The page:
There are over 85% of native speakers of Lithuanian in Lithuania, which is the country’s official language. 90% of the speakers in the country are fluent. Lithuanian is considered a national identity, due to the centuries of its usage in the country. For this reason, the ability to speak Lithuanian has been used since the 19th century in order to determine whether an individual is a Lithuanian citizen or not. Aside from Lithuanian, other minor languages, such as Russian and Polish, are spoken in some regions of Lithuania by its native speakers.

As aforementioned, the official national language in Lithuania is Lithuanian. Lithuanian is also used as an official language in the European Union and is the most popular language in Lithuania, with over 3 million native Lithuanian speakers. Lithuanian is part of the Indo-European language family and an Eastern Baltic language. Lithuanian is the most conservative language of all languages in the Indo-European family, having retained most of the original features found in ancient languages, such as Ancient Greek. The Lithuanian language experienced its greatest threat during the years of Soviet occupation in the 20th century, when Russification started to encourage the use of the Russian language in the country.

Lithuanian has two distinct dialects in its original form: Aukstaitian or Highland Lithuanian, and Samogitian, or Lowland Lithuanian. These two dialects are further divided into three sub-dialects, with Aukstaitian divided into South, East, and West, while Samogitian is also divided into South, East, and West. The standard version of Lithuanian is actually derived from west Aukstaitian. Lithuanian uses the Latin script in its written form. The Commission of the Lithuanian language regulates the official use of standard Lithuanian in the country.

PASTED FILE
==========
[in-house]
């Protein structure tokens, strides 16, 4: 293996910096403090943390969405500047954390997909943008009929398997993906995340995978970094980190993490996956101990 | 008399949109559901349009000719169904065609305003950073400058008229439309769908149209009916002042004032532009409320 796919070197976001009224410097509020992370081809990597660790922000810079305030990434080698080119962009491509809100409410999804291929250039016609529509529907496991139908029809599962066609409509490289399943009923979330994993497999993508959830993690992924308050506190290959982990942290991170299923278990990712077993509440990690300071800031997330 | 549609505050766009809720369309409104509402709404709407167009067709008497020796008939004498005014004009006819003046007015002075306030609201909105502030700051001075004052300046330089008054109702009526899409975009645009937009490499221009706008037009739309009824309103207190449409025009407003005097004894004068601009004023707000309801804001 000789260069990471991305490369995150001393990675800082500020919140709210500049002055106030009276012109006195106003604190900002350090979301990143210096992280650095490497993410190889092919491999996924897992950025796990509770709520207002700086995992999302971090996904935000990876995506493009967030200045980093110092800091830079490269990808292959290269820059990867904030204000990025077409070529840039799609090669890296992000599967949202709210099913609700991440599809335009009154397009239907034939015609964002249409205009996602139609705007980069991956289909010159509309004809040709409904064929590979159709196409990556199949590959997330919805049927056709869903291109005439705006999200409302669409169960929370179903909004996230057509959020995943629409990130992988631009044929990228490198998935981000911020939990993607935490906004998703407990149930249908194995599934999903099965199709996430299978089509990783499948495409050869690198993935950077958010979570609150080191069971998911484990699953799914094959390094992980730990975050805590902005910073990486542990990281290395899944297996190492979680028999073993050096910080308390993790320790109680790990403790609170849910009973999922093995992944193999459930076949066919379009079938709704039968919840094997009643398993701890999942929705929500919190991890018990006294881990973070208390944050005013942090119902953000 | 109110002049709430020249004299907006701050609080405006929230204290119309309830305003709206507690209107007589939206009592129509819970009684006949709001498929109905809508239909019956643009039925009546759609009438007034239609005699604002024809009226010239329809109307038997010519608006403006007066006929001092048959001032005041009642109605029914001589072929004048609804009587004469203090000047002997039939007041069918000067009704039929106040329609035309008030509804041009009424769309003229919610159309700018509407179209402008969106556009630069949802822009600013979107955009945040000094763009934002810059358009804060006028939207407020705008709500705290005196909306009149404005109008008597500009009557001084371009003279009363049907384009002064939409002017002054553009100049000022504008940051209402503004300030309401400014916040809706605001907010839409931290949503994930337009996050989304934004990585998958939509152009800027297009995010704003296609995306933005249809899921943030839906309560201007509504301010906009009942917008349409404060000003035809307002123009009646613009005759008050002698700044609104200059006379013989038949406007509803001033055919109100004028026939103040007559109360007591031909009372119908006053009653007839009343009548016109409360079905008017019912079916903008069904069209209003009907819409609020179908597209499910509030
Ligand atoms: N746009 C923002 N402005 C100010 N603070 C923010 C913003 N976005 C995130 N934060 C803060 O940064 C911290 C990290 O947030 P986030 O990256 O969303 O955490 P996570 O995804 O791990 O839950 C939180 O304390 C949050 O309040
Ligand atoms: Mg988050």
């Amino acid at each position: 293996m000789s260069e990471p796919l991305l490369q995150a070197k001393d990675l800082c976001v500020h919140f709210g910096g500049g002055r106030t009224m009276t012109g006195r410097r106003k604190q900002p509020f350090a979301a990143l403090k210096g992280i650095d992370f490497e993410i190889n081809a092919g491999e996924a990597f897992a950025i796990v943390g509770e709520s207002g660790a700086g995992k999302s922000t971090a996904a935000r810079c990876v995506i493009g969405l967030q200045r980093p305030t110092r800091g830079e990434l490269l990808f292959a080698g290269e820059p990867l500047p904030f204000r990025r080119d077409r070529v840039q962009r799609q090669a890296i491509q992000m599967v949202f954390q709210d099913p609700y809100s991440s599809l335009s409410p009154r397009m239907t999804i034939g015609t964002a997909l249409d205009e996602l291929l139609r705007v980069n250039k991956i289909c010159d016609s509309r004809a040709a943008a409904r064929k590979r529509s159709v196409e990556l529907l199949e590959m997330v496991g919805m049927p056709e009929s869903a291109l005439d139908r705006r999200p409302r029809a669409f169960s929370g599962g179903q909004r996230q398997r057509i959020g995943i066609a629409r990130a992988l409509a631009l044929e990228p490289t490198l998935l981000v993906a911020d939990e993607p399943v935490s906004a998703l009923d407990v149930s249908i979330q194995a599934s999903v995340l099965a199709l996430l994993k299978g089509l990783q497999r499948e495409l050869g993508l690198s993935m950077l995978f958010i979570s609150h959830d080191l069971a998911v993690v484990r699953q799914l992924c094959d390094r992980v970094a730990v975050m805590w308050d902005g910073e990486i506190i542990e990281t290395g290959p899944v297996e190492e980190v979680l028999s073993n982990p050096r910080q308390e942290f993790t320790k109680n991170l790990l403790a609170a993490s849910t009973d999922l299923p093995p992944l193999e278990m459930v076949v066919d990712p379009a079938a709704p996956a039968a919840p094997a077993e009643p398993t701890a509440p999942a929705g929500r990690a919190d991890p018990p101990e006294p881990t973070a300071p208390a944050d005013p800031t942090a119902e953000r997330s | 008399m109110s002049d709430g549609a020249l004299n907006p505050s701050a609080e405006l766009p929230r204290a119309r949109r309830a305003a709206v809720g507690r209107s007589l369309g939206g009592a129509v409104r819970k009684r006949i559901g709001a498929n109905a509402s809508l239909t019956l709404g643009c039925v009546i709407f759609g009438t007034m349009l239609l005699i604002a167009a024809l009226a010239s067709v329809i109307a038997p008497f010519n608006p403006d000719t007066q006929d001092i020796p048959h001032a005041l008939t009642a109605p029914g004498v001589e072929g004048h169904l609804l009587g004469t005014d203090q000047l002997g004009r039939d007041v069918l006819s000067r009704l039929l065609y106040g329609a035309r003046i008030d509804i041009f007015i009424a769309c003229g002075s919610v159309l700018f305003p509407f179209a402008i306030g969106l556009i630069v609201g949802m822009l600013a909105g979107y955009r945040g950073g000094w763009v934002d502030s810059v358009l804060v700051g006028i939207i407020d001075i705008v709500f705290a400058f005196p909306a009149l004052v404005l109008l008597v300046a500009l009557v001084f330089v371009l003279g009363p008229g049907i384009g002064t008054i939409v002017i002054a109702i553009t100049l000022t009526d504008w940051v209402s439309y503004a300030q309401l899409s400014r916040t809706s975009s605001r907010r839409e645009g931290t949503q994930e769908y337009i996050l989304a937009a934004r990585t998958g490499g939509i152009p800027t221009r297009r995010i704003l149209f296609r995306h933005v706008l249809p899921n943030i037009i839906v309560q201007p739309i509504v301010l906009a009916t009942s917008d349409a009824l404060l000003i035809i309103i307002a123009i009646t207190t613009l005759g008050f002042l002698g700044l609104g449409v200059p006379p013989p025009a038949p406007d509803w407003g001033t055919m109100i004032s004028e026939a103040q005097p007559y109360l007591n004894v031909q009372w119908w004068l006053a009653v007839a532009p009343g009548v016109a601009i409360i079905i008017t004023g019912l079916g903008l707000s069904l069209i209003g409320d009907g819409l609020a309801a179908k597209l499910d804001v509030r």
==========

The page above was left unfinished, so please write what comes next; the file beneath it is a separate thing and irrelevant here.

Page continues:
The minority languages spoken in Lithuania include Russian and Polish as the largest ones. Russian is spoken by about 8.2% of the population, a result of its usage having been enforced during Lithuania’s occupation by Soviet Russia, when Russian was used as the lingua franca. Ukrainians, Belarusians, and Jews in Lithuania also speak the language aside from Russians.

Another minor language spoken in Lithuania is Polish, which is natively spoken by about 5.8% of speakers in Lithuania. Polish is predominantly used in southeastern parts of the country by a minority ethnic Polish community inhabiting the region. Although Lithuanian is used for all official communication purposes in the country, the use of these minority languages is promoted by the government by using them as the medium of instruction in regional educational institutions.


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